Don’t expect stocks to rebound if inflation anxiety continues, according to Morgan Stanley.
With price fears egging on Treasury rates, equities could be in for a disappointing few months as investors move away from a “buy-the-dip” mentality.
“When inflation is very low, rising inflation has a positive impact on equity valuations,” wrote Mike Wilson, chief investment officer at Morgan Stanley. But “rising inflation expectation may no longer be a positive for stocks, especially if markets start to think inflation is coming ‘unhinged.'”
Stocks are in the middle of a sizable sell-off with the Dow Jones industrial average falling more than 450 points Monday, adding to a 3.5 percent decline the previous week. The S&P 500 fell 1.6 percent on the week’s first day of trade, as the Cboe volatility index (VIX) — considered the market’s best fear gauge — hit multi-year highs.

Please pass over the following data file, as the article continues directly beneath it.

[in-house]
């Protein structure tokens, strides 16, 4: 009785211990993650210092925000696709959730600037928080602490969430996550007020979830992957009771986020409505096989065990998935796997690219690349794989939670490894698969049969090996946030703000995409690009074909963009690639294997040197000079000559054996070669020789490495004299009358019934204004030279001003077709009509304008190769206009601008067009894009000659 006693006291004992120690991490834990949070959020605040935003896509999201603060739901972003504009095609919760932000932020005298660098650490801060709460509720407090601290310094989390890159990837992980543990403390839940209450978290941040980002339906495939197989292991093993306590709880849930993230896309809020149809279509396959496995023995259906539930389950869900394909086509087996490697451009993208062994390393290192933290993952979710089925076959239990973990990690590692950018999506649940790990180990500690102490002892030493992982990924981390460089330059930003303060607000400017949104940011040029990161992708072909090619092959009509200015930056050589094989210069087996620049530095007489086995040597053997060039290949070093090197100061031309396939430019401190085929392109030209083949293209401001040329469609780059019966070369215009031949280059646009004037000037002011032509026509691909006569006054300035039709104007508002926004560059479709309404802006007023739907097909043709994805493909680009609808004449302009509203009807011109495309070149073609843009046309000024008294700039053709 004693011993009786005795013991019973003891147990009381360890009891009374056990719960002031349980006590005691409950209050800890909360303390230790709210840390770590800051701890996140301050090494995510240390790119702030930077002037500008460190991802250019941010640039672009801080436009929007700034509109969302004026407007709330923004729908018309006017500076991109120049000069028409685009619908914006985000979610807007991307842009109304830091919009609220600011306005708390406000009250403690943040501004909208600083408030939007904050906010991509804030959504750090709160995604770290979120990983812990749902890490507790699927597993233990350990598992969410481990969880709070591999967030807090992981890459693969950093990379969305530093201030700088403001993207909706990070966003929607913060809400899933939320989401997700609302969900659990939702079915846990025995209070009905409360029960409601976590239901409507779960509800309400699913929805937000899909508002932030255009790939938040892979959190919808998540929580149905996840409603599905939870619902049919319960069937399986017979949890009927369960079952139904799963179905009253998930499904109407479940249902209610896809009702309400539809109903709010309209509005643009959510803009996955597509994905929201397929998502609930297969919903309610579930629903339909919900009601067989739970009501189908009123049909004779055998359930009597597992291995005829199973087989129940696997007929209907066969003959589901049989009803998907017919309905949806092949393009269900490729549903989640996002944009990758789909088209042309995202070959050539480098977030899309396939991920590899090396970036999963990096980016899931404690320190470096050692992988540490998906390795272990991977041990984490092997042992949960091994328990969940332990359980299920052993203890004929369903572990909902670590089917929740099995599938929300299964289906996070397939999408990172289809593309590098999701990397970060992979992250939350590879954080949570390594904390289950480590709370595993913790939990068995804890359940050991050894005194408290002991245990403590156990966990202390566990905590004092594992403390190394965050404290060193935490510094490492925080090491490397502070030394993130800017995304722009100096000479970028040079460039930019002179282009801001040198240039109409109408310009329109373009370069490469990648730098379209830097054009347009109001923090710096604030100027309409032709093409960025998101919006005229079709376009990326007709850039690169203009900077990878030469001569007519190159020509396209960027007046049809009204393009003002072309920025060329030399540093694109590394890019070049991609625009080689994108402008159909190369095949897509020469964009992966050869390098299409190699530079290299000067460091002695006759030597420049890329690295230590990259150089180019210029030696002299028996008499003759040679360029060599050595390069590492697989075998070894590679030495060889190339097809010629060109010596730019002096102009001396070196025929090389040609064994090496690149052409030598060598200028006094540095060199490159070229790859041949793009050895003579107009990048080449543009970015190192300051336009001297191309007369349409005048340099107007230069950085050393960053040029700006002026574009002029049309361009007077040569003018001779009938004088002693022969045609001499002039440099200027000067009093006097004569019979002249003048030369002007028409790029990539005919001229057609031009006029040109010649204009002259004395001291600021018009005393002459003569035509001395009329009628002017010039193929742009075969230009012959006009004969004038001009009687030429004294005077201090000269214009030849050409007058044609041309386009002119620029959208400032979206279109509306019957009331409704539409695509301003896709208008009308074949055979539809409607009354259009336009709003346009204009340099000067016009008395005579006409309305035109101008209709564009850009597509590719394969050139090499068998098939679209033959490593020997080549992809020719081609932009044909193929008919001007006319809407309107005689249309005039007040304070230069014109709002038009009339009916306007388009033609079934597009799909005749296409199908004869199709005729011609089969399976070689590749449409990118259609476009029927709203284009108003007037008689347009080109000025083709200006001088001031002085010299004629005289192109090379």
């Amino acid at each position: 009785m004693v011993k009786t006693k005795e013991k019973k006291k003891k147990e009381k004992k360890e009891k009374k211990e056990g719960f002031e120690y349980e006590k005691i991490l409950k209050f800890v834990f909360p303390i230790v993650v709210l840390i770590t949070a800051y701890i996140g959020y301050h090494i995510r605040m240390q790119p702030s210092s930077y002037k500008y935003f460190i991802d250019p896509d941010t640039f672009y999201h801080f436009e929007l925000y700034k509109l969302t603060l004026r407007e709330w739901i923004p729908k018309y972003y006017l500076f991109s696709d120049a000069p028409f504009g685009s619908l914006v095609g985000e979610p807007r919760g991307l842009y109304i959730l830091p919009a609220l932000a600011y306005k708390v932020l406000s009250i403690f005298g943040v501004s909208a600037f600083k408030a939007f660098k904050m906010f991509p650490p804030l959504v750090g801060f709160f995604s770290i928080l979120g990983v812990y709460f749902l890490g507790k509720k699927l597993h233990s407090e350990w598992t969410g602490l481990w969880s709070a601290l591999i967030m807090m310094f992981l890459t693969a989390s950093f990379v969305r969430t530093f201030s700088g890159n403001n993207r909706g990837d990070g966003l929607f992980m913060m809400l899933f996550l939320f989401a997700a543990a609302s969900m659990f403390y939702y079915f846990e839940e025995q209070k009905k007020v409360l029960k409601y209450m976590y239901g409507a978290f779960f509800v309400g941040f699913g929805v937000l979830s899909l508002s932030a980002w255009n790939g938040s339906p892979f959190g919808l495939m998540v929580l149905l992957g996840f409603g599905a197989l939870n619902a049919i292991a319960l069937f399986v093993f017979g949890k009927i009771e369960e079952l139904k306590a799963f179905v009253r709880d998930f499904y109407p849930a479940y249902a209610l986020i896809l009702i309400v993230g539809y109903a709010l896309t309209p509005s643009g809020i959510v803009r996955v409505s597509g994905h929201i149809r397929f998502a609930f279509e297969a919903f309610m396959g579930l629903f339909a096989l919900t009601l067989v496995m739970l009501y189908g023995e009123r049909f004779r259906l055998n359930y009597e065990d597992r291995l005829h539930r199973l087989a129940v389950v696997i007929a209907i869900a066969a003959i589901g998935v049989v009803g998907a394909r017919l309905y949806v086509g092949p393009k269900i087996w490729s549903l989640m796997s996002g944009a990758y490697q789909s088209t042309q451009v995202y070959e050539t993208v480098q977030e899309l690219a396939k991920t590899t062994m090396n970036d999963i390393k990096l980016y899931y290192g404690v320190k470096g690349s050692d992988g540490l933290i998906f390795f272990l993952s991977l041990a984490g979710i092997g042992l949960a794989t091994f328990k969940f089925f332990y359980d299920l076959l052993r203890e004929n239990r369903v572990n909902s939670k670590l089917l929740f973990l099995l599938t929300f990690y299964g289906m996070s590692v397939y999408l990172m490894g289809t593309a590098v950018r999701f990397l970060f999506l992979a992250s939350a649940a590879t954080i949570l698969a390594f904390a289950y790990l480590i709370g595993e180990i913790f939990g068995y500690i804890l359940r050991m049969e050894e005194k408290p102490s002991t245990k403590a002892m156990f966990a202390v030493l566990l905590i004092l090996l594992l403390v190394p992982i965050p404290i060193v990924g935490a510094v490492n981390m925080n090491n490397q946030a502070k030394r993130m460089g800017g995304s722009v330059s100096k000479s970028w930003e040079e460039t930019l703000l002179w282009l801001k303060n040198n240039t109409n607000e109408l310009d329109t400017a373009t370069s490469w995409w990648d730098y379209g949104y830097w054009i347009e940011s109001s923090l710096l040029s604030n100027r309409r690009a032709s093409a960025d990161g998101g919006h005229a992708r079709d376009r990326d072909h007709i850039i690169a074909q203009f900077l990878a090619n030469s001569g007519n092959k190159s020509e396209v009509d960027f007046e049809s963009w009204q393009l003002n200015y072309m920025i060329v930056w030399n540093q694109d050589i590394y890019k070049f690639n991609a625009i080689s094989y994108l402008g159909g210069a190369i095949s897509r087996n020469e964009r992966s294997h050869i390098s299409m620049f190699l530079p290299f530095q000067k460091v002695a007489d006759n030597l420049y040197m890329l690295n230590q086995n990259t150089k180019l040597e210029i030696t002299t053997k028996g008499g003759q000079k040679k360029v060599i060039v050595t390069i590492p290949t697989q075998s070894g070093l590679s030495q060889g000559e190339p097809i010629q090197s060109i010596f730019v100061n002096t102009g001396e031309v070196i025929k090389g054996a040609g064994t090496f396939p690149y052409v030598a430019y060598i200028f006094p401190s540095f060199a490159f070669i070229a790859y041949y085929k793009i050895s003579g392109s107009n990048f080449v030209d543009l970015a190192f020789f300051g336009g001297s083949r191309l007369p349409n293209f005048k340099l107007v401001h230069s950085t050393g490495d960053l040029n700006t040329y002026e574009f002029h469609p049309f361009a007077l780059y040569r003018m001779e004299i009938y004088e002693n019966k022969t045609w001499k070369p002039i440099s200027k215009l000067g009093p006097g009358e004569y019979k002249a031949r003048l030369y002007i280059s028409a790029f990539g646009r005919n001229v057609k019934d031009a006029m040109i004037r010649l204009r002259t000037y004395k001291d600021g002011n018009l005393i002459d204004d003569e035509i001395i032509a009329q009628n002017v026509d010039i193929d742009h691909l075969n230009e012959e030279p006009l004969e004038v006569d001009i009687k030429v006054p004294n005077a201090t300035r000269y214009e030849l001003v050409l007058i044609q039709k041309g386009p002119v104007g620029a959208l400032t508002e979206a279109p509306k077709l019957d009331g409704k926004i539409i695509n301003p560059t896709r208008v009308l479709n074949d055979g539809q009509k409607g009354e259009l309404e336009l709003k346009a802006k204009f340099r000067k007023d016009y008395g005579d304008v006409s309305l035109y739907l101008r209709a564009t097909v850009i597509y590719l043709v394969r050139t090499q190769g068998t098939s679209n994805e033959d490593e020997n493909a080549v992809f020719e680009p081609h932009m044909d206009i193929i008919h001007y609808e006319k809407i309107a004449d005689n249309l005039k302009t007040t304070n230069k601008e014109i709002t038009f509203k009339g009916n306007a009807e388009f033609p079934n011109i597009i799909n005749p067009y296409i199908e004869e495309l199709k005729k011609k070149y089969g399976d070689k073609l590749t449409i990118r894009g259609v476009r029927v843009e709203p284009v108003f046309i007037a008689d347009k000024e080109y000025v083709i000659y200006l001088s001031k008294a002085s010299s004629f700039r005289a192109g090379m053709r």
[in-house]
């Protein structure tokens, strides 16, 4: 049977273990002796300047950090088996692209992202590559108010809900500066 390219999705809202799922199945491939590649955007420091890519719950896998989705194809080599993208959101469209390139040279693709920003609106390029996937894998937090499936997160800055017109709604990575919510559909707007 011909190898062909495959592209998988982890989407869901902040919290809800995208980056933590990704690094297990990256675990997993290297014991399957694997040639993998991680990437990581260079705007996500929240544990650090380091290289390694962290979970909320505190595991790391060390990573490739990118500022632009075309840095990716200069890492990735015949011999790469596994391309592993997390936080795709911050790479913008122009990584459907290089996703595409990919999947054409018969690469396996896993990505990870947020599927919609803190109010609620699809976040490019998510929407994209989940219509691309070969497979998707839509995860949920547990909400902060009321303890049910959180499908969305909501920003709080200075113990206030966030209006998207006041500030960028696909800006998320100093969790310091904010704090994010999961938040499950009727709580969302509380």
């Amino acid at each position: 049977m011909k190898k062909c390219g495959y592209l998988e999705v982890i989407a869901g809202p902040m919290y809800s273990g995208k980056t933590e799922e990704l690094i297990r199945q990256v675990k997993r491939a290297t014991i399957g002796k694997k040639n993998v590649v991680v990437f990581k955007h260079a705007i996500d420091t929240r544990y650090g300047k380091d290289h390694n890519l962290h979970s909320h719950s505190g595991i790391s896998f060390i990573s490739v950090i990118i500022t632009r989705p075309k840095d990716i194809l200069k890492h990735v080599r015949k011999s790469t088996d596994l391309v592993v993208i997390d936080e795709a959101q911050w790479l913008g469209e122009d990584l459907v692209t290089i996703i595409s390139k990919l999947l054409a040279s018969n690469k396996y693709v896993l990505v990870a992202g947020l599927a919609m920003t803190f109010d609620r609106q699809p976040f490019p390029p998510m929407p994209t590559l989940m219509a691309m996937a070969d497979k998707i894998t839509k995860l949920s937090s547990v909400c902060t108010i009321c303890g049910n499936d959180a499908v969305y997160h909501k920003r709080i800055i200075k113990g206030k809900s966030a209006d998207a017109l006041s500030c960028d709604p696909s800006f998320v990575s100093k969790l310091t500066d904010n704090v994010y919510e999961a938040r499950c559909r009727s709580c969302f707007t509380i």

Many strategists have hypothesized that the sell-off is the result of several months of uninterrupted gains for equity markets, a correction to overpriced stocks and inflated assets. And with the yield on the 10-year Treasury note climbing roughly 40 basis points since the start of the year, investors may be in for a bumpy ride.
For his part, Wilson is the single most bearish strategist on Wall Street, with a year-end S&P 500 target of 2,750, just 1 percent above its current level. He believes it may be time to shift equity exposure toward defensive stocks and away from cyclical sectors like technology.
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